My mom was pregnant with another baby, and I had been filled with mixed emotions. What does a four year old feel? Happiness? Sadness? Anger? Well, sure, I felt all of that, but could it go deeper? Could I feel rage, elation, jealousy and anxiety? I think that I did. I felt it all.
My heart raced in my chest, beating fast as horse hooves on a race day, all because it wanted to run away and hide. Hide from the madness of this world. Sure, I did want a baby sibling to love, but it’s kind of like how you ask your mommy for a box of chocolates from the store, knowing that you’ll never get what you want, but you do it anyways. It was kind of like that. Worst of all, I never mentioned that I wanted a sibling, at least not aloud. Sure, I played with dolls and said things to them like “little sister, would you like another cup of tea?” or “sissy, if you are mean to me again, I will tell mom.” I never once asked “mom, can you give me a sister please?” or anything of the sort. I didn’t WANT a little sister. I wanted a big sister, but I knew that once I was born, if I didn’t have a big sister already, I never would.
One month into pregnancy, no one knew about the baby. Three months in, mom and dad knew, but they didn’t share the news with me. I just thought that mom had gotten really fat, and that it would be mean to say anything about it. Then, one day around four months, mom started complaining about a feeling of sickness. At five months, mom was regularly throwing up multiple times in a day. That’s when they finally told me the “exciting” news.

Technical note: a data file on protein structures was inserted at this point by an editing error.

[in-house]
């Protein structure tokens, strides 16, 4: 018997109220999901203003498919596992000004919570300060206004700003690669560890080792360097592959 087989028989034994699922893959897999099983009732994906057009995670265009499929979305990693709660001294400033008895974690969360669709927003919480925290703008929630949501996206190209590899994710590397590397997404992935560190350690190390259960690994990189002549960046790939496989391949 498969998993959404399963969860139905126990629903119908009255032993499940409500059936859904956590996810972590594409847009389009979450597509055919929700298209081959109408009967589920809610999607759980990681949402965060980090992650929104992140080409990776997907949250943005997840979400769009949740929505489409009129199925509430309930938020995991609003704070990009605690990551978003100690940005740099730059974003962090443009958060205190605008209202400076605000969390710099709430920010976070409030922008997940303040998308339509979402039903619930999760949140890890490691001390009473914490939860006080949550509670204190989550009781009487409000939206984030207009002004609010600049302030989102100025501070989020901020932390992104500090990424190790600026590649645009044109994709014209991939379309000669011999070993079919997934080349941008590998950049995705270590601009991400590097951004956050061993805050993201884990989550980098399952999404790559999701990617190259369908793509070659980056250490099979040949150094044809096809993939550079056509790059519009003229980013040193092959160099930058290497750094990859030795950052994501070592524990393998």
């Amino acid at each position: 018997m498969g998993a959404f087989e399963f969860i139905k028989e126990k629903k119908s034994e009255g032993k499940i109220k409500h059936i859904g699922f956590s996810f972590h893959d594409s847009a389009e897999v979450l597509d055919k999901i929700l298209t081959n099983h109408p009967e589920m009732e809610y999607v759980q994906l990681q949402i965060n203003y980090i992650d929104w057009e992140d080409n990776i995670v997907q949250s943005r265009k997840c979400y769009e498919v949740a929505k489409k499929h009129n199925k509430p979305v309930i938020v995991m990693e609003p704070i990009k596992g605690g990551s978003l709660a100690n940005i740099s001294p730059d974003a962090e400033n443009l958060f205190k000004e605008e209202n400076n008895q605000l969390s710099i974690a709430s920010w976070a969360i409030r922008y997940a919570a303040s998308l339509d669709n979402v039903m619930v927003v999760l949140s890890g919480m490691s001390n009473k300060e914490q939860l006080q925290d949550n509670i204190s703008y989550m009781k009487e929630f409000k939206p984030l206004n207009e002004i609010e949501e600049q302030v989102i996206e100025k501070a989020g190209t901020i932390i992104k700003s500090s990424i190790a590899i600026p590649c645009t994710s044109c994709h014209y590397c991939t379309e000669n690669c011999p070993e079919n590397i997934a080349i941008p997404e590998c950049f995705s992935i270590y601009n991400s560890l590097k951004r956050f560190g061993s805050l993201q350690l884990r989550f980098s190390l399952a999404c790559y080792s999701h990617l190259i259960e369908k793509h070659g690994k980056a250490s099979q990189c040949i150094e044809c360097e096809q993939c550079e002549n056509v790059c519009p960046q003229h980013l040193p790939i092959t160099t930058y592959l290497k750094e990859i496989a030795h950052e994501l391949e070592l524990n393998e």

One (prominent) word: Popcorn. During mom’s pregnancy, she has been working at the movie theatre (just because she was pregnant didn’t mean that she would choose to be unemployed). Guess what she ate, and ate, and ate… Popcorn! And after a long day of working and throwing up in the unsanitary public bathrooms, mom would come home and vomit popcorn into our clean one. We, at the time, lived in a two bedroom, one bathroom apartment. Fun! It was especially fun since the bathroom was right next to my room. I hated popcorn. And my dad would go in to assist her, but her choking was terrible. I had imagined that a demon was inside of her, clawing at her insides, trying to free itself so it could kill all of us. So, I did what had to be done. I mean, any rational person of any age would do it too, right? I went to the living room, built a couch pillow fort, and sobbed shakily until the wretched gagging finally subsided. This happened most every night for the rest of the pregnancy (four long months).
The bastard’s birth was much easier than my own, and such a relief to my mother (she isn’t a bastard just because I don’t like her, look at the dictionary definition, she applies to that too). Oh yay, a baby! I thought she was cute, and since she had stop giving mom inner pains, maybe I could appreciate her presence. This could be the beginning to something beautiful.
The baby stole 99% of attention from my parents, family, and even my friends. Mom stopped teaching me how to read, so I had to finish the job myself. Practice, practice, practice. I got myself on a second grade reading level before I even enrolled in school. I taught myself to improve reading, writing, math, and penmanship. They didn’t care. I had begun to grow dark thoughts as a four year old, but the darkest thought could never grow into a full-out storm; nothing darker than running away from home. It still hurt me though. I had to feed myself, teach myself and raise myself. I thought that, like a storm, it would soon pass. It got better for a time, years later, but never really passed.
Something had been added to my life; my uncontrollable variable. If I were a flask filled with vinegar, she is a powder unknown to the scientist, one called “baking soda”. She is similar to my kryptonite, not because I care for her (because I am not really sure if I do, all that much), but because its presence has deemed me weak.
Her birth marked the beginning of an uphill battle.